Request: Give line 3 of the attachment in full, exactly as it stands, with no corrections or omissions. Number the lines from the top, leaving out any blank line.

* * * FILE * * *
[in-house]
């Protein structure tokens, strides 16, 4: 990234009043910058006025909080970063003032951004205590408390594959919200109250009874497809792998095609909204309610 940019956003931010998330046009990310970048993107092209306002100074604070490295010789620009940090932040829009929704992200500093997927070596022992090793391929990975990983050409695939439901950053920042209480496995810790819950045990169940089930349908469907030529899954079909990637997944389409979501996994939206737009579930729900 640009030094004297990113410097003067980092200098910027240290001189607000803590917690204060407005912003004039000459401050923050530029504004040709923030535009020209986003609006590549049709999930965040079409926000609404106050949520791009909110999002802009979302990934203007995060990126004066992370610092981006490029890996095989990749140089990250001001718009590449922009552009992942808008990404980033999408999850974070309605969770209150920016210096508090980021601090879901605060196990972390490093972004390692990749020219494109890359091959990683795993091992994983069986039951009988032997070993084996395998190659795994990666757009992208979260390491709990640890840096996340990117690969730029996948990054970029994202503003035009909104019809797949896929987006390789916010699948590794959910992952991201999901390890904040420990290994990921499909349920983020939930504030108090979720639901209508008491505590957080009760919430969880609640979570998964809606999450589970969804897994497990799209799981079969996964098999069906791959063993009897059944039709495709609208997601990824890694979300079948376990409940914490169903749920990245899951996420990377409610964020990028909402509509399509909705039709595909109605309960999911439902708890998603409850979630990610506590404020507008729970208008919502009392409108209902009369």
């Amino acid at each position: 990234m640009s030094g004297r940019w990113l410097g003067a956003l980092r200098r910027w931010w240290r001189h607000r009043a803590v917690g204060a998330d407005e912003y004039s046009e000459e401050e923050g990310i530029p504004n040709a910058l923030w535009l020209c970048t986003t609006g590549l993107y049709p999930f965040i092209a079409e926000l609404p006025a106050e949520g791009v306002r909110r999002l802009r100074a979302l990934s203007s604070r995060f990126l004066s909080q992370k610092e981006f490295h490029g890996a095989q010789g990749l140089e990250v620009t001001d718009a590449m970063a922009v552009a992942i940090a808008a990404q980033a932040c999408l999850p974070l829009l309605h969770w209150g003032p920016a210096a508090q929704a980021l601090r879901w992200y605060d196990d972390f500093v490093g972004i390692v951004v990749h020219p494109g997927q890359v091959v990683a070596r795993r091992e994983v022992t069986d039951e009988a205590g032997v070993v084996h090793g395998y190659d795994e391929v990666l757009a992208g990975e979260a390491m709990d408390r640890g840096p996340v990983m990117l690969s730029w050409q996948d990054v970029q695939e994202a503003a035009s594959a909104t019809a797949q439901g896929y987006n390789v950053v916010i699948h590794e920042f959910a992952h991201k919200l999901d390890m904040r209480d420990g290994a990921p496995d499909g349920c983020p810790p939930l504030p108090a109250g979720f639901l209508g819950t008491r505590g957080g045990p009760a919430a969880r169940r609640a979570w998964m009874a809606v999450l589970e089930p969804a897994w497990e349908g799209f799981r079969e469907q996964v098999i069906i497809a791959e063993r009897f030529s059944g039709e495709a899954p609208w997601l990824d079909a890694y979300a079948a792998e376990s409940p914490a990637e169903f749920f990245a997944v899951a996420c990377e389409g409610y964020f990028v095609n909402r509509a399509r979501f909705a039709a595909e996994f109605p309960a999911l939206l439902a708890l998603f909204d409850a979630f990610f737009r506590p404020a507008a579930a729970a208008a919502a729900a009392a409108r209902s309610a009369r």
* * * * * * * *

């Amino acid at each position: 990234m640009s030094g004297r940019w990113l410097g003067a956003l980092r200098r910027w931010w240290r001189h607000r009043a803590v917690g204060a998330d407005e912003y004039s046009e000459e401050e923050g990310i530029p504004n040709a910058l923030w535009l020209c970048t986003t609006g590549l993107y049709p999930f965040i092209a079409e926000l609404p006025a106050e949520g791009v306002r909110r999002l802009r100074a979302l990934s203007s604070r995060f990126l004066s909080q992370k610092e981006f490295h490029g890996a095989q010789g990749l140089e990250v620009t001001d718009a590449m970063a922009v552009a992942i940090a808008a990404q980033a932040c999408l999850p974070l829009l309605h969770w209150g003032p920016a210096a508090q929704a980021l601090r879901w992200y605060d196990d972390f500093v490093g972004i390692v951004v990749h020219p494109g997927q890359v091959v990683a070596r795993r091992e994983v022992t069986d039951e009988a205590g032997v070993v084996h090793g395998y190659d795994e391929v990666l757009a992208g990975e979260a390491m709990d408390r640890g840096p996340v990983m990117l690969s730029w050409q996948d990054v970029q695939e994202a503003a035009s594959a909104t019809a797949q439901g896929y987006n390789v950053v916010i699948h590794e920042f959910a992952h991201k919200l999901d390890m904040r209480d420990g290994a990921p496995d499909g349920c983020p810790p939930l504030p108090a109250g979720f639901l209508g819950t008491r505590g957080g045990p009760a919430a969880r169940r609640a979570w998964m009874a809606v999450l589970e089930p969804a897994w497990e349908g799209f799981r079969e469907q996964v098999i069906i497809a791959e063993r009897f030529s059944g039709e495709a899954p609208w997601l990824d079909a890694y979300a079948a792998e376990s409940p914490a990637e169903f749920f990245a997944v899951a996420c990377e389409g409610y964020f990028v095609n909402r509509a399509r979501f909705a039709a595909e996994f109605p309960a999911l939206l439902a708890l998603f909204d409850a979630f990610f737009r506590p404020a507008a579930a729970a208008a919502a729900a009392a409108r209902s309610a009369r």